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Bashkortostan is a unique place in Russia as it is considered an independent republic within the Russian Federation.  This makes it semi-autonomous.  Its capital, Ufa, is approximately 725 miles from Moscow, a two hour plane ride.  Its Economy is driven mainly by oil manufacturing and mining.  There are other industries such as machine building (various engines), metal works, construction, timber and wood processing, defense, agriculture, cattle & horse herding, and engineering.  The most famous product though, is honey.  Bashkir honey is world famous.  The region contributes heavily to the Federal budget.  This is possible due to the high level of natural wealth here.

The wealth is mostly concentrated in the major cities of the region.  When a person travels out to the villages, they will find a much simpler way of life.  It is something that a lot of Russians look at fondly as many have childhood memories of spending their summer with relatives there.Russian primary and secondary schools usually operate six days per week with Sunday being the day off.  All children must learn Russian, however Bashkir and Tatar are often taught as well.  Most schools also teach a foreign language.  The most common are English, French and German.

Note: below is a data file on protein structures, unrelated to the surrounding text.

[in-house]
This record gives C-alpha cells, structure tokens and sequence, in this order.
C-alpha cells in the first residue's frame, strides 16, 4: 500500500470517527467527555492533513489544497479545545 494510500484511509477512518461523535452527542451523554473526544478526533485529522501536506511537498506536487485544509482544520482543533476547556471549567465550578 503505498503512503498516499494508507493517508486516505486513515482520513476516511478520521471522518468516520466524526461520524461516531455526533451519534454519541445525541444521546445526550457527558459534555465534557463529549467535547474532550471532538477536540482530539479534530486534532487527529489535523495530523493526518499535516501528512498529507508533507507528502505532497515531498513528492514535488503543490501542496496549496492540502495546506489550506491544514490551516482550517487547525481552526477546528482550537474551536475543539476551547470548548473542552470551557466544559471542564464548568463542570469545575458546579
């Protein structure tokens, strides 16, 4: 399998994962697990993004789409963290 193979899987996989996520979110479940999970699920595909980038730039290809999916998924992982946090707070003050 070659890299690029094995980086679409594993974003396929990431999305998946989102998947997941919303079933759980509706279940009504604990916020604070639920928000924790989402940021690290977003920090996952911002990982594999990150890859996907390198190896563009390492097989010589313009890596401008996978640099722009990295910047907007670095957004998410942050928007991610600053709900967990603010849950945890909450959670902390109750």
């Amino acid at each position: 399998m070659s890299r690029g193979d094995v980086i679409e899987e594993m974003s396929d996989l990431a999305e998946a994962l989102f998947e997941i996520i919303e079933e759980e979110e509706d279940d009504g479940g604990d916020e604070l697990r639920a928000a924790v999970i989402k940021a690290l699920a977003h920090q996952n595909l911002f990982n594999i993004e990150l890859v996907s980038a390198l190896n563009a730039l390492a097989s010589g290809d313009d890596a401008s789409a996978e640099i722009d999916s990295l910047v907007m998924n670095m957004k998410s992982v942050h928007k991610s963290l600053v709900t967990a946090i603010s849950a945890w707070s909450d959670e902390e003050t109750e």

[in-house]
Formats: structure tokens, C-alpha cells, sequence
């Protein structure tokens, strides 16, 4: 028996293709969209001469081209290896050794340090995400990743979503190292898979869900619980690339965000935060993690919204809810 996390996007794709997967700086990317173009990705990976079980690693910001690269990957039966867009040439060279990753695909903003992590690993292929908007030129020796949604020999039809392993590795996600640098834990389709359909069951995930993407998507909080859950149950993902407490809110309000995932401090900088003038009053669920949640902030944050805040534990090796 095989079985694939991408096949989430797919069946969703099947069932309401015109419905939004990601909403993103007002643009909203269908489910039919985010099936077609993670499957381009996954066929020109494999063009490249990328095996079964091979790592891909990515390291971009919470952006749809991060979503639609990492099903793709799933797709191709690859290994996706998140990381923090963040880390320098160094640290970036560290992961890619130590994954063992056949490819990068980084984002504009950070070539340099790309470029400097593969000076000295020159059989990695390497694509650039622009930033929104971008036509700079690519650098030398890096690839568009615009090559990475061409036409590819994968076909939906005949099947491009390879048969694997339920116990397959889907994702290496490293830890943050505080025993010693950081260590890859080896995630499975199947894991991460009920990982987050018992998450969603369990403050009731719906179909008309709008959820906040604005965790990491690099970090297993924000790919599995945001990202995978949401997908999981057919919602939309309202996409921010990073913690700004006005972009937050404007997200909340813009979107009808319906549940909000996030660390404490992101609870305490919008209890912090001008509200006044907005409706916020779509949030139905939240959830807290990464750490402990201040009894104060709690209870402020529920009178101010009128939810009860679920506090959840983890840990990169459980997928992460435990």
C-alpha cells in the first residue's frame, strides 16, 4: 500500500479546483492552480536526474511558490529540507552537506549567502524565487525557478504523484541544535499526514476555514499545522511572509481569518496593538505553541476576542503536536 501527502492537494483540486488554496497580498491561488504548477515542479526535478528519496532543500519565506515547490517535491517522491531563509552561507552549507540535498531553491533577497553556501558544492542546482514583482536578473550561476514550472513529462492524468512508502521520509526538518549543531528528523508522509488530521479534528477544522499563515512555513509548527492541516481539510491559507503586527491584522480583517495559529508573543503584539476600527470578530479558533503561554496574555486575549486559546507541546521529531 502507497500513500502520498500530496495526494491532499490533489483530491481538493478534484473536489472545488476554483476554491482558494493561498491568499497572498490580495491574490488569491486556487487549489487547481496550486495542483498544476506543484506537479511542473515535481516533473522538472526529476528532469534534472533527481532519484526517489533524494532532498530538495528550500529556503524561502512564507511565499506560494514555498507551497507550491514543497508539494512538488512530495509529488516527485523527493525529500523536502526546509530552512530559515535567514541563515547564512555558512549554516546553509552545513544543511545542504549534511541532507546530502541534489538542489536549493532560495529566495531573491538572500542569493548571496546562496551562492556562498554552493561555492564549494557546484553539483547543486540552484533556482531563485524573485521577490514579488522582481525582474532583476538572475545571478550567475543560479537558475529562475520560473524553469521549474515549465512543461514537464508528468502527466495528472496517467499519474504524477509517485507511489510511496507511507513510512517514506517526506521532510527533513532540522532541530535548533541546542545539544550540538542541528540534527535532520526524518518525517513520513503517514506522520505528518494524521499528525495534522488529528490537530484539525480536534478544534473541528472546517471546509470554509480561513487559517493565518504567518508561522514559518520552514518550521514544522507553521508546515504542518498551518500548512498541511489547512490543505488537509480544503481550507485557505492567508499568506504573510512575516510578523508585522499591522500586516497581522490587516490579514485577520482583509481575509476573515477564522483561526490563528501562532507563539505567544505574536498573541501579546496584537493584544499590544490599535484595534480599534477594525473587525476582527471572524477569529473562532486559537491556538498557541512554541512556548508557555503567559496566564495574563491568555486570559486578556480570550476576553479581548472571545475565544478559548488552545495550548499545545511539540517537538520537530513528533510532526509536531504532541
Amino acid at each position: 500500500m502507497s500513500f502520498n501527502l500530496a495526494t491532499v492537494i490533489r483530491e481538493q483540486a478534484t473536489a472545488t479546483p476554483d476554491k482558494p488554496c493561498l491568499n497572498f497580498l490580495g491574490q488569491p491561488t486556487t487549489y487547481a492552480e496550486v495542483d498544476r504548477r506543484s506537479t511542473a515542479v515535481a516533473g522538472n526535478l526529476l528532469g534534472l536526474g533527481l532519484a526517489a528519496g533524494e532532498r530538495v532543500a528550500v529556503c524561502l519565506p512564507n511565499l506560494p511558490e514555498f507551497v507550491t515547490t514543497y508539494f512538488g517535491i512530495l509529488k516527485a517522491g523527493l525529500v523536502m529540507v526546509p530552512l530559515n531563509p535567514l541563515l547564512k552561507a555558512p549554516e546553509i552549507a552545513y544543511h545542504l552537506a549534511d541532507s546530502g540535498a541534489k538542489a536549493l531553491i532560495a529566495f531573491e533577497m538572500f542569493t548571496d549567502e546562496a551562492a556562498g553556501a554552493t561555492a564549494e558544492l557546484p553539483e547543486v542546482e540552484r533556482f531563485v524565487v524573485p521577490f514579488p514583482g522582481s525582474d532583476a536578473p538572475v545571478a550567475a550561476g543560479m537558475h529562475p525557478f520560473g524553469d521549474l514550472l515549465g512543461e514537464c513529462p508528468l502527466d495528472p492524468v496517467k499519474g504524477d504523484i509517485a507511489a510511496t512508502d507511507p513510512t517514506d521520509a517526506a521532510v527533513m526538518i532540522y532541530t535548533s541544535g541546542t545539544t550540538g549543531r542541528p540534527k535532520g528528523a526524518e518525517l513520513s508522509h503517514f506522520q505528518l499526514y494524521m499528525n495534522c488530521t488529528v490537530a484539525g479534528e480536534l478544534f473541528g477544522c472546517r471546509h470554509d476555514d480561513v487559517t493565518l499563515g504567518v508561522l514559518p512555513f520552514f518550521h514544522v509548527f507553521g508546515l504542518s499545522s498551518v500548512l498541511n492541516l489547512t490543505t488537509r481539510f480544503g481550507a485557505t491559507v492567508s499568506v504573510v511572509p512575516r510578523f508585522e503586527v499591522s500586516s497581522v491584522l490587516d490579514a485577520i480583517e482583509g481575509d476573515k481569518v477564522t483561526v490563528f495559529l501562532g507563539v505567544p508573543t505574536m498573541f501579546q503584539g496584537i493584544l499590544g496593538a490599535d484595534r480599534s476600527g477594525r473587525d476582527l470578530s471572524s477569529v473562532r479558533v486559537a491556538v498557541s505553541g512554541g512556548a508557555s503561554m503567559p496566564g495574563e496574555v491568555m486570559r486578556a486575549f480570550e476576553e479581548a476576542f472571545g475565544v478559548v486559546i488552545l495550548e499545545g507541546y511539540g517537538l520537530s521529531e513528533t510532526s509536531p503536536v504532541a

The total population of Bashkortostan is approximately 4.2 million inhabitants with Ufa comprising 1.1 million.  The dominate ethnic groups are the Bashkirs,Tatars and Russians.  Also, there is a large population of Jews here, about 13,000.  There is also a historic synagogue located in Ufa.

The climate in Bashkortostan is cold to cool for most of the year.  For a few weeks in the summer, though, it does get hot.  The temperatures here range anywhere from -40F to the low 90’s.  the average temperature in July is 65F and in January 3F

Bashkirs are very proud of their heritage.  Their cultures and traditions are still celebrated in the schools.  The national hero of Bashkortostan is Salavat Yulaev.  He participated in a famous rebellion against the Russian Government in the mid 1770’s.  The local hockey team, a town and a State Prize, among other things, are named after him.  He was also a poet.